High Quality Teaching Boosts Learning in Young Athletes
One of the primary functions of coaches is to teach the skills and strategies that athletes need to play sports competently and safely. Additionally, knowledgeable parents can supplement organized practice sessions by providing technical instruction to their kids. The seven approaches discussed below are emphasized by Dr. Terry Orlick, a Canadian sport psychologist. They can be used by coaches and parents to increase their teaching effectiveness and thereby optimize young athletes’ learning and performance.
Teaching approaches that work with young athletes.
1. Use simple strategies. The old KISS principle— Keep It Simple Stupid—should be scrapped and replaced with a variation of it—Keep Instruction Short and Simple. What does this mean with respect to teaching? In addition to limiting the amount of time consumed, instruction should be delivered at an age-appropriate level of detail, and it should be communicated in language that kids understand. This approach assists youngsters in forming a clear image of what they are attempting to accomplish.
2. Keep it fun. Nobody enjoys going through dry, matter-of-fact teaching progressions. An effective strategy is to creatively turn teaching-learning sessions into play. A playful approach is the best way to get concepts across to children and ensure they will continue to practice them. And, of course, the playfulness of an activity can be enhanced by “spicing it up” (i.e., by using a variety of learning exercises).
3. Focus on concrete, physical activities. Effective teaching strategies allow children to physically act out an image. This involves placing an emphasis on “doing” (i.e., active versus passive learning).
4. Use an individualized approach. Getting to know a child as a unique individual is very important. The better you get to know children, the better you can understand their strengths, limitations, and needs. This helps in adapting instruction to the child’s level of ability.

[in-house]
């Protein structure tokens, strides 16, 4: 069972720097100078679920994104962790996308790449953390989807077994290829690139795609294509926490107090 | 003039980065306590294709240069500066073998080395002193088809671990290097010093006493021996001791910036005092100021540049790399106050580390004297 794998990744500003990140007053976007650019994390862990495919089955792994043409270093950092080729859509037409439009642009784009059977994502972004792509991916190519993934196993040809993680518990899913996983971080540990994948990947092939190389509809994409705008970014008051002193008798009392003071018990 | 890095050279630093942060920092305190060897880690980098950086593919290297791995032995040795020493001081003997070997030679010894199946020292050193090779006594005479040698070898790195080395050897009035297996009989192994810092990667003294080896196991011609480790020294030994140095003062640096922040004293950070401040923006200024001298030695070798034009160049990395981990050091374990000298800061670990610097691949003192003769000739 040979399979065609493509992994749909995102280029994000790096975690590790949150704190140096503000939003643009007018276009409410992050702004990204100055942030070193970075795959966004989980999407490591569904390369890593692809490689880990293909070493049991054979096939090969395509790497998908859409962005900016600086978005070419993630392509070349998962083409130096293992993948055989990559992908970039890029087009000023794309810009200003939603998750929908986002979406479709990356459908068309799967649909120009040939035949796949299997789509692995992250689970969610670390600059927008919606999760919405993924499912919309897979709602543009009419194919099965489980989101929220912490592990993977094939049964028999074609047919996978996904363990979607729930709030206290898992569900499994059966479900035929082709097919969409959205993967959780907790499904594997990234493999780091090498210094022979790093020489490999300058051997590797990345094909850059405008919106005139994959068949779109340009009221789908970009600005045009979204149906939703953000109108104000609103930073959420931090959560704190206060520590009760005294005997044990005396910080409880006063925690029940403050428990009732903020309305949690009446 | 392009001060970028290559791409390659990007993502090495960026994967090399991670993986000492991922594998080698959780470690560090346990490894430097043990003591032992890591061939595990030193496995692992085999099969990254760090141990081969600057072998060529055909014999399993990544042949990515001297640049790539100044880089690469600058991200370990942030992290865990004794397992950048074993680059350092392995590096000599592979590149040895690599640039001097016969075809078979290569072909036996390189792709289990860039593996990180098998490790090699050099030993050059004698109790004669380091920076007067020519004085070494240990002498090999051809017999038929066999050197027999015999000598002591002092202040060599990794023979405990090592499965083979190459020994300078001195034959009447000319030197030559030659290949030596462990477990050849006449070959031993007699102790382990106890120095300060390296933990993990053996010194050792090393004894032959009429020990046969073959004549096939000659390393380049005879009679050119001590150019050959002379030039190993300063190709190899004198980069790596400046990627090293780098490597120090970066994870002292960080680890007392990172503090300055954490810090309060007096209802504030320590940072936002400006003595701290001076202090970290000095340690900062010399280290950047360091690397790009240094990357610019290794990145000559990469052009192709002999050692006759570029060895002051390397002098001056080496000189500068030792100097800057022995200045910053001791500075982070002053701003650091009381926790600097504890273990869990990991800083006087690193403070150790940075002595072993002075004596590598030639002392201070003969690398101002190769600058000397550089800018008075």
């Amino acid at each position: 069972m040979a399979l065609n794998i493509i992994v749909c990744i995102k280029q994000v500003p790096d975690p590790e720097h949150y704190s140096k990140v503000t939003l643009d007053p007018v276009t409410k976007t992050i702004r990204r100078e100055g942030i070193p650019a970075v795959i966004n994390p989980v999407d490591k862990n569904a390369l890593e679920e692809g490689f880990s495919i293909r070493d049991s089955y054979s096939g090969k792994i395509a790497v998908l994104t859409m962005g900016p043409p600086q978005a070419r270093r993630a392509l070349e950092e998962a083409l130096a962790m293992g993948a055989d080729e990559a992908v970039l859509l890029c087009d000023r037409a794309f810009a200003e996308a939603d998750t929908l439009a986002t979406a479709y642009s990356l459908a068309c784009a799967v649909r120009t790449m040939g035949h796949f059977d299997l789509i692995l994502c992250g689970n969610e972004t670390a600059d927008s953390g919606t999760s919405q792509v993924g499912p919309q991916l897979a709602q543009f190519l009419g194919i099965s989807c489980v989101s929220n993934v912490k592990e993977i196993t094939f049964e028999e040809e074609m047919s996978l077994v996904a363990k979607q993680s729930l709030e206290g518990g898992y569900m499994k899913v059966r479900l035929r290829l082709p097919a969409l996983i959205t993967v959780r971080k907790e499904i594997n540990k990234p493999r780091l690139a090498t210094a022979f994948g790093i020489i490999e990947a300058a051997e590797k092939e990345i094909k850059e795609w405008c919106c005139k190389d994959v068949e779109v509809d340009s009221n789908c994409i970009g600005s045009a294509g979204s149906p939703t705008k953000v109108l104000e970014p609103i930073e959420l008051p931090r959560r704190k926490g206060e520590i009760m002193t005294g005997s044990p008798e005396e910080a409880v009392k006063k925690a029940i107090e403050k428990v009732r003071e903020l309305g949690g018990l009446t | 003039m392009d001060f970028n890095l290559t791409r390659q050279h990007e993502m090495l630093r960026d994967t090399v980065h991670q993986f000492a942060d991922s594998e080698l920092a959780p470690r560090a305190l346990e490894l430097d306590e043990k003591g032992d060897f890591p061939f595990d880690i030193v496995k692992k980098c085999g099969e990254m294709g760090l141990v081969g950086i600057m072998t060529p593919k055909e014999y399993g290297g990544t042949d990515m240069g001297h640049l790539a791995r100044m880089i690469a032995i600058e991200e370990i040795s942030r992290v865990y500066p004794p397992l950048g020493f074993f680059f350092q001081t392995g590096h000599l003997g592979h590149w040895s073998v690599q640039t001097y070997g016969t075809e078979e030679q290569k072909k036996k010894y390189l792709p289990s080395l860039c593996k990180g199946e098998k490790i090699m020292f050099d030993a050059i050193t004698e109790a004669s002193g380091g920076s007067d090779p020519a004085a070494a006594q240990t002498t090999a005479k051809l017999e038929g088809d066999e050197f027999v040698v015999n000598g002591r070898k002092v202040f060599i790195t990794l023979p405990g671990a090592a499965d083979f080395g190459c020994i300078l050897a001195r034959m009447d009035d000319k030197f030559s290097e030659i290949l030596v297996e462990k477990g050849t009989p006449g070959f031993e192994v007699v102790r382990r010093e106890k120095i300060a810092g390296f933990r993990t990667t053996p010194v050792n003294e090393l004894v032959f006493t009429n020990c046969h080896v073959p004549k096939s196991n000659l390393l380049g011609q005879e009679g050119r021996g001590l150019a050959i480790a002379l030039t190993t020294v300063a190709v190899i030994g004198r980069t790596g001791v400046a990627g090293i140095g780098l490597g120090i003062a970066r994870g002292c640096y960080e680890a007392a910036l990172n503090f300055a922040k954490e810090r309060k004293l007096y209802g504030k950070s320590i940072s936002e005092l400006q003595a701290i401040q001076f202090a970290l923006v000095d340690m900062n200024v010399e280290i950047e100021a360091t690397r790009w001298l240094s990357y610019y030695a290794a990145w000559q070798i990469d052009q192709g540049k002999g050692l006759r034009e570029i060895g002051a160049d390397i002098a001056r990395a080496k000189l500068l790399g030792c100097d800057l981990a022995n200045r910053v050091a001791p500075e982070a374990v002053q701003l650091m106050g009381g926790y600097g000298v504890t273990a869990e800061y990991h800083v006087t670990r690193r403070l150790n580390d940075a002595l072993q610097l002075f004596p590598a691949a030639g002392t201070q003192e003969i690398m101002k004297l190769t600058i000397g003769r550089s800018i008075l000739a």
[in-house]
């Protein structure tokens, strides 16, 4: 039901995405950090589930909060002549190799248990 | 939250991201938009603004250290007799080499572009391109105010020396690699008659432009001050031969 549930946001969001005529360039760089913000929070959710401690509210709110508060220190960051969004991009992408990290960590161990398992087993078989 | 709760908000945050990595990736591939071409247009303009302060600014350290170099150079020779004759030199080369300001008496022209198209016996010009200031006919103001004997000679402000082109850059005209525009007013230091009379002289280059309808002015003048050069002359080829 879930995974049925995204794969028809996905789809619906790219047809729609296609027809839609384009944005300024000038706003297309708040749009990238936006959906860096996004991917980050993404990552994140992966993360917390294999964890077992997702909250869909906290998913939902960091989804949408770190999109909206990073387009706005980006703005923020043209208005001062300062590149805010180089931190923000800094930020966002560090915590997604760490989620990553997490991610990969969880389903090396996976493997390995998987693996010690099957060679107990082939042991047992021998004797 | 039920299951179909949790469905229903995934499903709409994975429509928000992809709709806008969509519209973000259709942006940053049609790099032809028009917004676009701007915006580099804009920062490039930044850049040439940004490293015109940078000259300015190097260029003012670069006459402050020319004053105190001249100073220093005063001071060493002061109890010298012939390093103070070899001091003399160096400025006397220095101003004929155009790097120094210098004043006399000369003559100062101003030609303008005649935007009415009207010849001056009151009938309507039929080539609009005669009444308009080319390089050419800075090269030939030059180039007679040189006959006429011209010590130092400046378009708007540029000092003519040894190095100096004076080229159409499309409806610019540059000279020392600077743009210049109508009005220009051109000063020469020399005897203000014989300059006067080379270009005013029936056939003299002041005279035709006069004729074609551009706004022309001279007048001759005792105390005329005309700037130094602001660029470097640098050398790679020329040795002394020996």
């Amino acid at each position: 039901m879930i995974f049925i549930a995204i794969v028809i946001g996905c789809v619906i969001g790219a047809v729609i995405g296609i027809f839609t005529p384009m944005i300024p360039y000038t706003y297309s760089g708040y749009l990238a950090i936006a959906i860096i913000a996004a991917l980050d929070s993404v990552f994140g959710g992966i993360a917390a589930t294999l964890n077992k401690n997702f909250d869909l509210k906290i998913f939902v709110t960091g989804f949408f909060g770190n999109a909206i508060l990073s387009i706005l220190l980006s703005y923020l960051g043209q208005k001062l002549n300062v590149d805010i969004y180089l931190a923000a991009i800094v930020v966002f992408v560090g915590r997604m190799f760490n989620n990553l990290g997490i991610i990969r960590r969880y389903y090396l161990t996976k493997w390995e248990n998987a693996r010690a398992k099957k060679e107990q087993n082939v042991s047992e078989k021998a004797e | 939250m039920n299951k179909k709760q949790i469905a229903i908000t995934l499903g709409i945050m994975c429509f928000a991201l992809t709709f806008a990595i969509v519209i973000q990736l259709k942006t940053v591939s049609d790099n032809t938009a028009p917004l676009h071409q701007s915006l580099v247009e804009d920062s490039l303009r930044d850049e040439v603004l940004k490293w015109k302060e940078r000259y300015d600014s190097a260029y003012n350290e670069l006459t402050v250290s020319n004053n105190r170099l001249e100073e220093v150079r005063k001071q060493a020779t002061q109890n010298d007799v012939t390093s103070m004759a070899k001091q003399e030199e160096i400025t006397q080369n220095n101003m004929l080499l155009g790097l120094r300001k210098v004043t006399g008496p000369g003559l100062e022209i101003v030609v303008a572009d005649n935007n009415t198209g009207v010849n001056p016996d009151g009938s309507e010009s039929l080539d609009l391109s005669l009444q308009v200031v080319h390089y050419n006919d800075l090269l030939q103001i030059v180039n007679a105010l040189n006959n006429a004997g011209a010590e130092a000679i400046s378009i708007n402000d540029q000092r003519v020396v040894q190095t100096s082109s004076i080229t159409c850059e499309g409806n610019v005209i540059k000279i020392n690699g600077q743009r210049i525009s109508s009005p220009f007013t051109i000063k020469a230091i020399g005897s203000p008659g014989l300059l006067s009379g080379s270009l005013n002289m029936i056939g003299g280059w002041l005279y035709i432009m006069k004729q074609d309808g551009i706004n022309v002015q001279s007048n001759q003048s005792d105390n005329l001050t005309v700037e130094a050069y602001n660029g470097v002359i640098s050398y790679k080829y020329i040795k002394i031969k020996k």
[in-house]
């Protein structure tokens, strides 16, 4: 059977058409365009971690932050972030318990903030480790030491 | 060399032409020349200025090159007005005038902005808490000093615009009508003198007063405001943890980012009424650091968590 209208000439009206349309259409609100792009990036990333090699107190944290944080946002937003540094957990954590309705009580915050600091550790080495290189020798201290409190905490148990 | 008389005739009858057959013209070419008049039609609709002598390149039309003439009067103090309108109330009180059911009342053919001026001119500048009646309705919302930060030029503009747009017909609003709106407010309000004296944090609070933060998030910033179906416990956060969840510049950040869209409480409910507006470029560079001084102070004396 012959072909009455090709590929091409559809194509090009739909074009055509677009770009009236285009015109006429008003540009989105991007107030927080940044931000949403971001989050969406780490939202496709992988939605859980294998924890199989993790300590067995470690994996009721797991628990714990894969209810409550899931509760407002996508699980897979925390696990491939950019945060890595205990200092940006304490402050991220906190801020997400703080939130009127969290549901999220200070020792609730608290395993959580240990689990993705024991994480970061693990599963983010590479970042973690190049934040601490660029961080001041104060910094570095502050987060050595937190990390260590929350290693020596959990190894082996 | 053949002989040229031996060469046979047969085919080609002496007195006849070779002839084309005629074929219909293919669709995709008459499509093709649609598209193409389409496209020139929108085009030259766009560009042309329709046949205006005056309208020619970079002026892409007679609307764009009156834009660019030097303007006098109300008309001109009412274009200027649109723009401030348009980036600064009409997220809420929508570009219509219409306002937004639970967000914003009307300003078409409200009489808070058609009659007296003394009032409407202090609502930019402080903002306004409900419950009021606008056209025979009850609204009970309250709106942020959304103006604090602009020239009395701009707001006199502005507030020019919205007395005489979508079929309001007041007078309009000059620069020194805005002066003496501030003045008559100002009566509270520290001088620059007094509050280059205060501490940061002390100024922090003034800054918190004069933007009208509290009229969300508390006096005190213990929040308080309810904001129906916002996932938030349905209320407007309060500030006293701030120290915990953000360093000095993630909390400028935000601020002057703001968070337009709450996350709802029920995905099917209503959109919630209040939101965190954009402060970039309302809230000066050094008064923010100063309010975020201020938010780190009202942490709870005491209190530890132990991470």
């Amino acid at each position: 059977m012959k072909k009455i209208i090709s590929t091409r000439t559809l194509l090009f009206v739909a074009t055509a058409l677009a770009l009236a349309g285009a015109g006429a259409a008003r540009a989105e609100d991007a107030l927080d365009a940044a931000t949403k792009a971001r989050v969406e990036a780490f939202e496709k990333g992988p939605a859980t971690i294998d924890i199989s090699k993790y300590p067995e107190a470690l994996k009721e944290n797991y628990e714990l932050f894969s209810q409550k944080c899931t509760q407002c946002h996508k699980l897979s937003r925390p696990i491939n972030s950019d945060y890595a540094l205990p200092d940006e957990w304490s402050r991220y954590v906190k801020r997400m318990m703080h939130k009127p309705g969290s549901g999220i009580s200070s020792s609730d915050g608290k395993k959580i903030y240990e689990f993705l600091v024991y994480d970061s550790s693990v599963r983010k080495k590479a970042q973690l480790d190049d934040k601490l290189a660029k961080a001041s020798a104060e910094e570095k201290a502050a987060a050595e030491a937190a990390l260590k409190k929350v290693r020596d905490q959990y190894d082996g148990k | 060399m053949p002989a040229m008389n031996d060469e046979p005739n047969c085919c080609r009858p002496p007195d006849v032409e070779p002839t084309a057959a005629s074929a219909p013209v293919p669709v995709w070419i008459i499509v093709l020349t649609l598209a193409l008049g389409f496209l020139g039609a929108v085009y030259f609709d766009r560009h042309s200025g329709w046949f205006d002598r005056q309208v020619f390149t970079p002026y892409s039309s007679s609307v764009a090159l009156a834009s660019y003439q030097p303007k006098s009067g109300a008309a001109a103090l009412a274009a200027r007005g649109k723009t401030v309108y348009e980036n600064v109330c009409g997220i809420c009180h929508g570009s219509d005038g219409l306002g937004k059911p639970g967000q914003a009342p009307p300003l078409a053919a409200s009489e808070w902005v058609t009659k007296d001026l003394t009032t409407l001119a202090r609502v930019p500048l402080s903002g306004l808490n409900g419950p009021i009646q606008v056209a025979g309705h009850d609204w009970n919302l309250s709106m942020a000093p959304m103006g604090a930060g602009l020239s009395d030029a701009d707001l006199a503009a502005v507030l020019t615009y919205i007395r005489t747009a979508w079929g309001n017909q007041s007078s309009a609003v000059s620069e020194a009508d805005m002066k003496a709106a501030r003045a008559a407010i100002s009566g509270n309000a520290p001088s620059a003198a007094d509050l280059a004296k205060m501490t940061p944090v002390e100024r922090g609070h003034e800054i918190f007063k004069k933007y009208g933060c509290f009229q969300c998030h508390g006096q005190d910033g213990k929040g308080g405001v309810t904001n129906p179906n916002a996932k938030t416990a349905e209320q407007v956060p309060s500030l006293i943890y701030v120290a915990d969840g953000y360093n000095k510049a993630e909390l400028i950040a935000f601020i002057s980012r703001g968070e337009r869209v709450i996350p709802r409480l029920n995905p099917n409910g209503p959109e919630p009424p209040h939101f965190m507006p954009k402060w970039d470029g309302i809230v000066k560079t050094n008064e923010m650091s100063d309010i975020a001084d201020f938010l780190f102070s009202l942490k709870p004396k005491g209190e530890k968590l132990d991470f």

5. Try multiple approaches. Be flexible. If one approach doesn’t work for a particular child, try another. As you get to know children better and they begin to understand their options more clearly, approaches that fit the situation become more common.
6. Be positive and hopeful. Regardless of the setting (sports, school, summer camp, etc.) it’s important to project a positive belief in the child, in their strengths, and in their capacity to overcome obstacles and pursue personal goals. In essence, the self-fulfilling prophecy is a critical element in effective teaching.
7. Incorporate role models. Most children respond well to the use of role models. If well chosen, a role model can set a positive example to emulate. Videos of respected, high-performance athletes help younger athletes form a clearer image of moves they might like to learn. (For more information, see my Psychology Today blog titled “Are Athletes Good Role Models?”)